Can we get some Burgundy already? 1969 Rousseau Chambertin, that’s more like it. It is no secret that Rousseau made the wines of the vintage in ’69, wines that have transcended beyond the usual scope of the vintage into legendary status, and this bottle lived up to that fact. The Rousseau had an incredible nose full of iodine, that ’69 rust and the red fruit orgasmatron. It smelled so good, I wanted to wear it as cologne, and I never wear cologne. The Rousseau had additional, sumptuous aromas of beef bouillon, lit match, Versailles garden and a pinch of poivre sauce. Wow. Rob hailed it as ‘perfumed.’ It was so tasty, deliciously good nectar and full of rust, citrus, earth, bouillon, ‘sous bois’ and BBQ goodness flavors. This was sheer catnip. Here kitty kitty (97).

It was not a Vogue weekend, as a bottle of 1929 Vogue Musigny Vieilles Vignes was maderized. Bummer (DQ).

It was a Romanee Conti weekend, however, and the bottle of 1929 Romanee Conti was another incredible bottle of old RC. ‘What a nose,’ my note began. It was decadently saucy and musky, full of menthol, beef, exotic lychee and garden. It had a hint of kinky overripe fruit to it, but that did not mar the wine in any way, shape or form. The palate was so rich, so long and so lush. Nutty and tasty beyond belief, there was an unreal earth component that could only come from the terroir known as Romanee Conti. Rob put it in terms that he understands, ‘740 Park. Unreal.’ Told ya. Decadent steak sauce flavors emerged. My next notes were ‘wowowowowowowowow”¦.ni hao.’ The ’29 RC was so good it made Rob confess, but I wouldn’t be a good wine priest if I told you lol. The ’29 had enough energy to power up the Vegas strip. It was then that Guy Savoy returned, and for those of you that don’t know, he is arguably one of the top ten chefs in the world. He has my vote. He came into our private room to say hello and thank us, etc., and Rob quickly gave him a glass of 1929 Romanee Conti. Chefs usually have pretty good palates, and I would imagine that Guy’s would rank up there pretty highly. He was emotionally moved by this glass of wine; you could see his eyes widen as the wine swirled around his mouth. Our sense of joy soon became his as well, and he savored his glass religiously. Once finished, I offered him a glass of 1969 Rousseau. ‘No no no!’ he insisted. ‘Guy! This is 1969 Rousseau Chambertin! You must try it, c’est incroyable!’ I insisted back. I will never forget his response as long as I live, ‘Je veux garder le gout de la Romanee Conti dans ma bouche toute la nuit.’ Translation: he wanted to keep the taste of the Romanee Conti in his mouth for the rest of the night. He wouldn’t dare put anything else on his palate after that; it was that good. You just can’t make this stuff up! While I have had other bottles of ’29 RC that were more mature and advanced, this was as good as it gets, but it still ain’t the ’45 lol (98).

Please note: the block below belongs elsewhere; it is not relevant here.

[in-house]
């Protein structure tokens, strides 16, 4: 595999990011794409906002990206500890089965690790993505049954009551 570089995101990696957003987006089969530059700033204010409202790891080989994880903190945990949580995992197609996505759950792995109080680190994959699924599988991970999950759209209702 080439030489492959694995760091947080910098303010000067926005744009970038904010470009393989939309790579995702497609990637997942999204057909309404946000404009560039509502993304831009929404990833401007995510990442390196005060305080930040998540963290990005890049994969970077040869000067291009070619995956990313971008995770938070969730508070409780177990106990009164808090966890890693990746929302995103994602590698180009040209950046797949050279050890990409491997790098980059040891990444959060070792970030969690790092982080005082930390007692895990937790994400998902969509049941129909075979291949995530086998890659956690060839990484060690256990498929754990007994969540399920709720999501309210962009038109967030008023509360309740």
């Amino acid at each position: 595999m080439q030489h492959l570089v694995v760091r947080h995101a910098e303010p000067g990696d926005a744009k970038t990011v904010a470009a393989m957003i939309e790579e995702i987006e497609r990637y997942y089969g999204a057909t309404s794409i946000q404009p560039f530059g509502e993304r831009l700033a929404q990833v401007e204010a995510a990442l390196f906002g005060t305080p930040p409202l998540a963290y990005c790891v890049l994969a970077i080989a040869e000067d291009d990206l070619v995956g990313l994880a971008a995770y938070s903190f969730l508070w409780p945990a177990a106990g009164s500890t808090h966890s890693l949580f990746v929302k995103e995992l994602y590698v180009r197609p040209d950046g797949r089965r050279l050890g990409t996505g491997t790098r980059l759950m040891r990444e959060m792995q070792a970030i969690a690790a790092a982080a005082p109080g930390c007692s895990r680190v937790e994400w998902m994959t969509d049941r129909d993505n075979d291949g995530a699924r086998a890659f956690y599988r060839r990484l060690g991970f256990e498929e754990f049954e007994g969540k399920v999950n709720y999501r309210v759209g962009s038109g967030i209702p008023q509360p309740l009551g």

A couple of Champagnes wrapped up our evening, a pair of Clos du Mesnils, the Romanee Conti of Champagne (I am talking terroir here not producer, although I suppose you could make both arguments!). The 1980 Krug Clos du Mesnil had a perfectly toasted nose with dried yellow and white fruits. Creamily good, it had a baked honey glaze to its aromas, along with white smoke and ‘urine’ per Big Boy. The palate was beautiful and delicious, all the more so considering the vintage, possessing edgy and gamy flavors of yellow fruits (93).

Last but not least on this legendary weekend was another 1989 Krug Clos du Mesnil. The weekend had come full circle and ended where it started. This was identical to the first bottle, buttery, nutty and with an ocean of acidity”¦make that deep ocean. Check my last article if you missed it (96).

Not much to say except thank you, Rob. Check out the catalog when it comes out tomorrow – you can end up thanking him too!

In Vino Veritas,